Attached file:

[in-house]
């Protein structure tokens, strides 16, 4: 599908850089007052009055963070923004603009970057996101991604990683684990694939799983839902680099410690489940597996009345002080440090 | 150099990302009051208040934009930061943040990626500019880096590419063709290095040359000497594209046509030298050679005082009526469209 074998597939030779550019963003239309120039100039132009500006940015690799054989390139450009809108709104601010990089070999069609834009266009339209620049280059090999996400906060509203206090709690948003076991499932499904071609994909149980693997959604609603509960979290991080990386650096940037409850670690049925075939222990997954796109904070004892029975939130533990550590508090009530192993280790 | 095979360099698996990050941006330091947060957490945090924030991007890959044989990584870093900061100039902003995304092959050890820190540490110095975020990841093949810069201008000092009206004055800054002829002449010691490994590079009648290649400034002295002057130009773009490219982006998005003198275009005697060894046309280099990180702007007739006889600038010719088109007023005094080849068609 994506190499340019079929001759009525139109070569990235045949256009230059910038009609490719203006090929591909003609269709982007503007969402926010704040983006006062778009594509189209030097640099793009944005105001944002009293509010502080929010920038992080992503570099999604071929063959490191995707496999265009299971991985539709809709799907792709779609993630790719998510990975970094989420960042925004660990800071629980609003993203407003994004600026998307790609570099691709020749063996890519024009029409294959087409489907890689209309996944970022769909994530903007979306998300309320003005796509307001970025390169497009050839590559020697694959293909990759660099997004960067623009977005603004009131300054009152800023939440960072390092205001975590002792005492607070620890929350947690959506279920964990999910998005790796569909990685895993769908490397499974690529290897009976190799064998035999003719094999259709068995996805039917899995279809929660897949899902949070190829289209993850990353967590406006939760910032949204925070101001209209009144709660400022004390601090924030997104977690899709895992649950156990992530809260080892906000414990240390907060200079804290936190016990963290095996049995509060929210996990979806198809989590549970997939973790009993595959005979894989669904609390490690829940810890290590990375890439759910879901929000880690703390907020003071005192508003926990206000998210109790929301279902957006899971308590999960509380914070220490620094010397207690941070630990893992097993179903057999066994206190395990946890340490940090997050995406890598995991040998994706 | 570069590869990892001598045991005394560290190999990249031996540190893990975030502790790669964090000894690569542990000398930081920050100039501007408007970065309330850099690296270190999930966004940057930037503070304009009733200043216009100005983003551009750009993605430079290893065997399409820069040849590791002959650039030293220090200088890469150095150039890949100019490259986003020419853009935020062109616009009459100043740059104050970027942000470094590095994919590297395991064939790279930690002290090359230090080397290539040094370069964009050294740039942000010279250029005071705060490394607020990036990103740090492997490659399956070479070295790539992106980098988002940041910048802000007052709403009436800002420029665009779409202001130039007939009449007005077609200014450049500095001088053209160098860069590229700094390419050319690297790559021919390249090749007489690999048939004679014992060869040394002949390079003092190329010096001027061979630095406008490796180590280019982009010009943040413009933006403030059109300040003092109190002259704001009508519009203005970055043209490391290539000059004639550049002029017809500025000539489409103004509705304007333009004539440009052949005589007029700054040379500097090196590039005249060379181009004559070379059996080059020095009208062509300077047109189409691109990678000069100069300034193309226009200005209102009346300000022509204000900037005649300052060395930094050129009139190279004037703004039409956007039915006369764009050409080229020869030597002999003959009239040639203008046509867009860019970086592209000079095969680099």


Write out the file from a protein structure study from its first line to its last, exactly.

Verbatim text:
[in-house]
């Protein structure tokens, strides 16, 4: 599908850089007052009055963070923004603009970057996101991604990683684990694939799983839902680099410690489940597996009345002080440090 | 150099990302009051208040934009930061943040990626500019880096590419063709290095040359000497594209046509030298050679005082009526469209 074998597939030779550019963003239309120039100039132009500006940015690799054989390139450009809108709104601010990089070999069609834009266009339209620049280059090999996400906060509203206090709690948003076991499932499904071609994909149980693997959604609603509960979290991080990386650096940037409850670690049925075939222990997954796109904070004892029975939130533990550590508090009530192993280790 | 095979360099698996990050941006330091947060957490945090924030991007890959044989990584870093900061100039902003995304092959050890820190540490110095975020990841093949810069201008000092009206004055800054002829002449010691490994590079009648290649400034002295002057130009773009490219982006998005003198275009005697060894046309280099990180702007007739006889600038010719088109007023005094080849068609 994506190499340019079929001759009525139109070569990235045949256009230059910038009609490719203006090929591909003609269709982007503007969402926010704040983006006062778009594509189209030097640099793009944005105001944002009293509010502080929010920038992080992503570099999604071929063959490191995707496999265009299971991985539709809709799907792709779609993630790719998510990975970094989420960042925004660990800071629980609003993203407003994004600026998307790609570099691709020749063996890519024009029409294959087409489907890689209309996944970022769909994530903007979306998300309320003005796509307001970025390169497009050839590559020697694959293909990759660099997004960067623009977005603004009131300054009152800023939440960072390092205001975590002792005492607070620890929350947690959506279920964990999910998005790796569909990685895993769908490397499974690529290897009976190799064998035999003719094999259709068995996805039917899995279809929660897949899902949070190829289209993850990353967590406006939760910032949204925070101001209209009144709660400022004390601090924030997104977690899709895992649950156990992530809260080892906000414990240390907060200079804290936190016990963290095996049995509060929210996990979806198809989590549970997939973790009993595959005979894989669904609390490690829940810890290590990375890439759910879901929000880690703390907020003071005192508003926990206000998210109790929301279902957006899971308590999960509380914070220490620094010397207690941070630990893992097993179903057999066994206190395990946890340490940090997050995406890598995991040998994706 | 570069590869990892001598045991005394560290190999990249031996540190893990975030502790790669964090000894690569542990000398930081920050100039501007408007970065309330850099690296270190999930966004940057930037503070304009009733200043216009100005983003551009750009993605430079290893065997399409820069040849590791002959650039030293220090200088890469150095150039890949100019490259986003020419853009935020062109616009009459100043740059104050970027942000470094590095994919590297395991064939790279930690002290090359230090080397290539040094370069964009050294740039942000010279250029005071705060490394607020990036990103740090492997490659399956070479070295790539992106980098988002940041910048802000007052709403009436800002420029665009779409202001130039007939009449007005077609200014450049500095001088053209160098860069590229700094390419050319690297790559021919390249090749007489690999048939004679014992060869040394002949390079003092190329010096001027061979630095406008490796180590280019982009010009943040413009933006403030059109300040003092109190002259704001009508519009203005970055043209490391290539000059004639550049002029017809500025000539489409103004509705304007333009004539440009052949005589007029700054040379500097090196590039005249060379181009004559070379059996080059020095009208062509300077047109189409691109990678000069100069300034193309226009200005209102009346300000022509204000900037005649300052060395930094050129009139190279004037703004039409956007039915006369764009050409080229020869030597002999003959009239040639203008046509867009860019970086592209000079095969680099």